First, they charge Eimers with “reckless driving” when what he made was an illegal lane change in a construction area with unclear lane designations. Next they said he “fled the scene,” when in fact he drove away slowly through the town.

Worst, their only original research not already reported locally stated that he “had previous run-ins with the law, including arrests for domestic abuse and theft back in the ’90s.” That is, 20 years ago, he had arrests, but apparently no convictions, for things that  had nothing to do with his actions here. It causes a mistrial in court, and is plainly prejudicial in the CBS report. It would be more appropriate to discuss the 20-year records of the arresting police, because the violence was all on their side in Eimers’ arrest.


Finally, CBS quoted arresting officers claiming Eimers resisted arrest “with violence,” so much so that one”officer’s finger got caught in the handcuffs”during the struggle.The fact is that those police reports were written five days after the accident, but before the cell phone video surfaced showing that Eimers slowly turned, raised his arms to obey police commands, and carefully lowered himself to the ground.

Eimers’ “struggle was not to resist the police. It was to gain a breath as he was being suffocated under a wave of large bodies crushing him into the sand, as plainly shown in the shocking video.


CBS highlighted our youthful, telegenic police chief Donie Lee three times, allowing him to appear both concerned with the truth, and responsibly following policies making him do nothing about Eimers’ death. The title of the piece, displayed throughout on a line at the bottom, called us “Paradise.”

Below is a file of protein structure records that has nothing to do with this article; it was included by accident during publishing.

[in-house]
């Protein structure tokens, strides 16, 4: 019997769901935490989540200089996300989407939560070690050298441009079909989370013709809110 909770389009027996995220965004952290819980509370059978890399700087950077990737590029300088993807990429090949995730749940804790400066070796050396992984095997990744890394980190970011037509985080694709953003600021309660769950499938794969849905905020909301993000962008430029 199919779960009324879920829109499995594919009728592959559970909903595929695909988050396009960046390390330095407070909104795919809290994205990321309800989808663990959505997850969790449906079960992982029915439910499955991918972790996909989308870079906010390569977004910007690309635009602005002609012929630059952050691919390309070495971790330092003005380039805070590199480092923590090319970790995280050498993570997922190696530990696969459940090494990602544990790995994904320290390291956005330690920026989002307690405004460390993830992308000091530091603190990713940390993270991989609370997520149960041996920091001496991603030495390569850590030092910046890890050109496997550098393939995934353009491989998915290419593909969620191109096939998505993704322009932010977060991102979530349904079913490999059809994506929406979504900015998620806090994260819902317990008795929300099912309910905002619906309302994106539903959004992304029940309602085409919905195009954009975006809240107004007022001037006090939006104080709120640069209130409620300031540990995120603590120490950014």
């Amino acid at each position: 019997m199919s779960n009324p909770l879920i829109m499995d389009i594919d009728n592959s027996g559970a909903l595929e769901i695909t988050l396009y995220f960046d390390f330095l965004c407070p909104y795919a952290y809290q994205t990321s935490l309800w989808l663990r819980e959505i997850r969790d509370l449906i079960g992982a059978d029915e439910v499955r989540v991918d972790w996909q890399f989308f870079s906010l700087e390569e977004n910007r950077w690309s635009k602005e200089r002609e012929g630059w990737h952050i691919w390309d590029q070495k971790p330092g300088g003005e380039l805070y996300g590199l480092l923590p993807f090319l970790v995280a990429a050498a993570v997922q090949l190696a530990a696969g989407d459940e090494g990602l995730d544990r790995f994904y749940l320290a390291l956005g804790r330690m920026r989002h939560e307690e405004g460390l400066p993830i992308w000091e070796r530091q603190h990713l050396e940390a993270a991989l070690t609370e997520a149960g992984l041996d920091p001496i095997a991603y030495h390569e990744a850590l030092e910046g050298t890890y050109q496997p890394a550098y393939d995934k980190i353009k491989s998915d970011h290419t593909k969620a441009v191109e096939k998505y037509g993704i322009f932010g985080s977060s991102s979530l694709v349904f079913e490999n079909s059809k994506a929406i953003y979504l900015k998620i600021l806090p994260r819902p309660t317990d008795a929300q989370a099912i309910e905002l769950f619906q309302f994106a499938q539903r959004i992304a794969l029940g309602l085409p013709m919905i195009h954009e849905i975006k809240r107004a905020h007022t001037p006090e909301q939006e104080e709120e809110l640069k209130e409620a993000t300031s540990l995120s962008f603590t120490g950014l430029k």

As Rick wrote to begin his article, CBS’ title was, “Death in Paradise”.

With beautiful footage, CBS describes us as “the island paradise for sun and sand…best known for its beaches, bars and laid-back lifestyle.” For Eimers, “It was a dream retirement …He wanted to come south to warmer weather and walk on the beach.”Our Tourist Development Council pays highly for such praise.

So those were CBS’ editorial slants, praising Key West and impugning Eimers. What the Mayor and other city representatives complained about was not editorial bias, but the plain undeniable facts, which,unfortunately for us all, are damning:

Initial police reports of Eimers running and collapsing, and later of his struggling to resist arrest, were proven false by the video.

A bystander’s cell phone video, which was smuggled to Key West the Newsopaper – – which local online newspaper broke the Eimers story with the bystander’s video, so blue paper readers could see what really had happened. Angels arranged for the video to be shot by the bystander, so KWPD and Key West wouldn’t get clean away with it.

Eimers’ family was not notified for four days that he was on life support.

Instead of being sent, [as required] by [state] law, to the Medical Examiner’s office for an autopsy, his body was sent to a local funeral home, narrowly avoiding cremation.

Eimers’ body was sent to the funeral home to be cremated, but somehow the funeral home didn’t get around to doing it. Somehow, caused by angels, so there could be an autopsy.

The autopsy showed that Eimers had 10 fractured ribs and bruises and abrasions on his wrists from handcuffs, and did not die of the heart attack that police had blamed for his death.

The supposedly independent investigating agency [Florida Department of Law Enforcement (FDLE)] that everyone is still waiting for, after six months, to conclude, is led by a woman [FDLE’s special agent in charge of the investigation] who used to be married to the supervisor of the officers involved, all of whom are still on active duty. (CBS did not add that she is also the mother of their child.)